‘Fire grazing’

“Bison love to eat in newly burned sites,” says Jones. “Fires burn up a lot of the dead grass that has accumulated and you get kind of a flush of green growth right after a fire that tends to be very nutritious – and the bison know that. They love munching on that fresh green growth.”

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The idea is that by lighting controlled fires, it’s possible to “guide” bison to graze in certain areas. This creates a diverse patchwork of long and short grass, with each patch acting as a micro habitat suitable for different plants and animals. Each year at Nachusa they burn up to half of the 1,500 acres available to the bison, rotating which areas are burned from one year to the next.

The technical term for this practice is “pyric herbivory” – a phrase coined by Samuel Fuhlendorf, professor of wildlife conservation at Oklahoma State University. Although Fuhlendorf pioneered research into using this kind of “fire grazing” for land management, the concept is not new. “I sort of stole it from Native Americans,” he jokes.

Bison once roamed across tallgrass prairies in the US.

“In the Great Plains, the big grassland area of North America, there are some areas that have lightning strikes but there’s not nearly enough, so for 15,000 years give or take, it was largely Native Americans lighting fires,” he says. “The argument is they lit fires for as many as 70 reasons, but one reason was to attract game, to drive game and manage game. The thought is they were really good at fire management and part of that is a connection with animals like bison.”

Burning grassland might sound like a bad idea at a time when the world must drastically reduce carbon emissions to slow climate change, but grass keeps most its carbon in its roots, safe from the flames.

“Everyone talks about the Amazon as the lungs of the planet, and certainly it produces a lot of our oxygen,” says Jones, “But grasslands are a better and more reliable storage for carbon than trees, partly because they store so much carbon underground, which means storage is resilient to things like wildfires.”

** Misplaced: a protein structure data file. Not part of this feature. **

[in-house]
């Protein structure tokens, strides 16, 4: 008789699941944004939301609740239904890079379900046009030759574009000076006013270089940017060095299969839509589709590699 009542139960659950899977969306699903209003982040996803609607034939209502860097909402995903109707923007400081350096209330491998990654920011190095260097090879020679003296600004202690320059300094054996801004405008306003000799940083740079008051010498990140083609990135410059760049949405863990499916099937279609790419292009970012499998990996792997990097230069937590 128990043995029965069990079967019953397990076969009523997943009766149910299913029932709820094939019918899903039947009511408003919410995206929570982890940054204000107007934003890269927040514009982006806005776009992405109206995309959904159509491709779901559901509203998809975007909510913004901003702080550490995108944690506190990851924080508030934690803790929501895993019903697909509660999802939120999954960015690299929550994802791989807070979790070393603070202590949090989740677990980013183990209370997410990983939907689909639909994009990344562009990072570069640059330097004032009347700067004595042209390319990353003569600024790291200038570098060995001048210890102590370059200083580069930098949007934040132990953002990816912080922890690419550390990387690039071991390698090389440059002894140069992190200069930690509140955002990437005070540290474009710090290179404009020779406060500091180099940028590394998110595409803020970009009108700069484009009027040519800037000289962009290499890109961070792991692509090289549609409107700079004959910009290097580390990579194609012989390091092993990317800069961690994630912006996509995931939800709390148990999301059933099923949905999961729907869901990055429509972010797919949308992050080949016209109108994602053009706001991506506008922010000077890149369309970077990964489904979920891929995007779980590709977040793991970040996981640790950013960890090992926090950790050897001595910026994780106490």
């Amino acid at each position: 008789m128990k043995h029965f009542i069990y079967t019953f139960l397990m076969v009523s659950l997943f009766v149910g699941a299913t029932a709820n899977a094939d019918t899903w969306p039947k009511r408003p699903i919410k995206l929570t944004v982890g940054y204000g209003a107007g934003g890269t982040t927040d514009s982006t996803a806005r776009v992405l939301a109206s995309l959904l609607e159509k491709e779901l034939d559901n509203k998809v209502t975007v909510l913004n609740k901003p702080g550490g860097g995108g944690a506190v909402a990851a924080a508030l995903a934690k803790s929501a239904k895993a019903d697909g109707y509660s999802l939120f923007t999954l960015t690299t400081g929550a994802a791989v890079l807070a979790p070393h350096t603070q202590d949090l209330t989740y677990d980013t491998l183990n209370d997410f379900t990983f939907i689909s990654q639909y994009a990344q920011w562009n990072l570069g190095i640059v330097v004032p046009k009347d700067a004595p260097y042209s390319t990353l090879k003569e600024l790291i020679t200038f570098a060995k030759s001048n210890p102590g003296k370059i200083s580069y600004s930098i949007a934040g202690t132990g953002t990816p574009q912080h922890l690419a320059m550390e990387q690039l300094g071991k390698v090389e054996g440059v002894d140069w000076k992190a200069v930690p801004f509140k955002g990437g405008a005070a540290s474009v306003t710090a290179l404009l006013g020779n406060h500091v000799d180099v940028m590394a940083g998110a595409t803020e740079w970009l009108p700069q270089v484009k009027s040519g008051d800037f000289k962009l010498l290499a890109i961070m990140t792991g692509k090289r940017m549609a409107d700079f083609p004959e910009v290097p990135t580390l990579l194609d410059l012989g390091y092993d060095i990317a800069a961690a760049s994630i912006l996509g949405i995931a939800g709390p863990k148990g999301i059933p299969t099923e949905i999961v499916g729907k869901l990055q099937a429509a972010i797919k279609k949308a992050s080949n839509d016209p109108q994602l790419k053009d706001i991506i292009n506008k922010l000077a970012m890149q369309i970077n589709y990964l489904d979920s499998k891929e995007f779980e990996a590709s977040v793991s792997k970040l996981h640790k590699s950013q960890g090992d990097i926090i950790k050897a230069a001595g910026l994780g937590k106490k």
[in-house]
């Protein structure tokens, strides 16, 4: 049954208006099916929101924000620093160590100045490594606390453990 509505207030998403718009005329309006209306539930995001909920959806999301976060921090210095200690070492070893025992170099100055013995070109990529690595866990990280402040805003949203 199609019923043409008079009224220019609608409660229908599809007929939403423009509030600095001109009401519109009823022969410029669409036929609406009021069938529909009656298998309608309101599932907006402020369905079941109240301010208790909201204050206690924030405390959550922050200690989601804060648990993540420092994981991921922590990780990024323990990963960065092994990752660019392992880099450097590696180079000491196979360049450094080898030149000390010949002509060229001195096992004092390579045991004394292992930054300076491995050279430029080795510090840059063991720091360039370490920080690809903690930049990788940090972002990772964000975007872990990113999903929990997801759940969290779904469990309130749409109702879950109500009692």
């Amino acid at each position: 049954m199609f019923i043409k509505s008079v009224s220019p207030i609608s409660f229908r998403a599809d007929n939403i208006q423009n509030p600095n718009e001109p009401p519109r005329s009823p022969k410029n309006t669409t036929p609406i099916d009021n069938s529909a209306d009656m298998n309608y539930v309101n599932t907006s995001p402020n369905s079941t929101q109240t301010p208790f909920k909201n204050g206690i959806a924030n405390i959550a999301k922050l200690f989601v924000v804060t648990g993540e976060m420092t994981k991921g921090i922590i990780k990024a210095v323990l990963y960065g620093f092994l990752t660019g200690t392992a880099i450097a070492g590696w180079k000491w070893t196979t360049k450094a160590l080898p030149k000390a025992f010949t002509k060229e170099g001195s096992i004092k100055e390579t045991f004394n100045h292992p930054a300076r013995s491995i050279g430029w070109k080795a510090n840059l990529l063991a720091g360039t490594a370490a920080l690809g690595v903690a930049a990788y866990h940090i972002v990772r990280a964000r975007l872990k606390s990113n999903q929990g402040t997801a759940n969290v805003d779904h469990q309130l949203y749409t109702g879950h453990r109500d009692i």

Protecting grasslands

Although the carbon stored by grassland is resilient to wildfires, it is vulnerable to changes in land use. The World Wildlife Fund (WWF) says that in recent years the Great Plains has converted more grasslands to agriculture than the Brazilian Amazon has converted rainforest.

Illinois has lost 99% of its original prairie, according to Elizabeth Bach, an ecosystem restoration scientist with The Nature Conservancy.

It estimates that between 2009 and 2015, 53 million acres of the Great Plains were converted to cropland – an area half the size of California – releasing a total of 3.2 billion metric tons of carbon dioxide into the atmosphere – the equivalent of having 670 million extra cars on the road.

There are signs that the loss is slowing down: The area converted to cropland fell to 1.7 million acres in 2017, and conservationists say that provisions in the 2018 Farm Bill will help protect remaining grasslands.

When it comes to bison, experts caution that reintroducing them isn’t the right solution for all prairie restoration. Bison are herd animals that need space to roam and putting too many in too small an area can damage an ecosystem. But at Nachusa, although it’s early days, they’re already seeing benefits.

“We’re seeing wallows on the landscape,” says Bach. “In some places we’re seeing a grazing lawn where they’re keeping grass at a short level, in other places we can hardly tell they’re there – and we were hoping for that, to see a diversity of ways bison use the landscape. Having a mixture of all those things on the landscape we think is a healthy thing for the ecosystem.”

This article has been updated to clarify the correct weight of bison, in a quote from Holly Jones.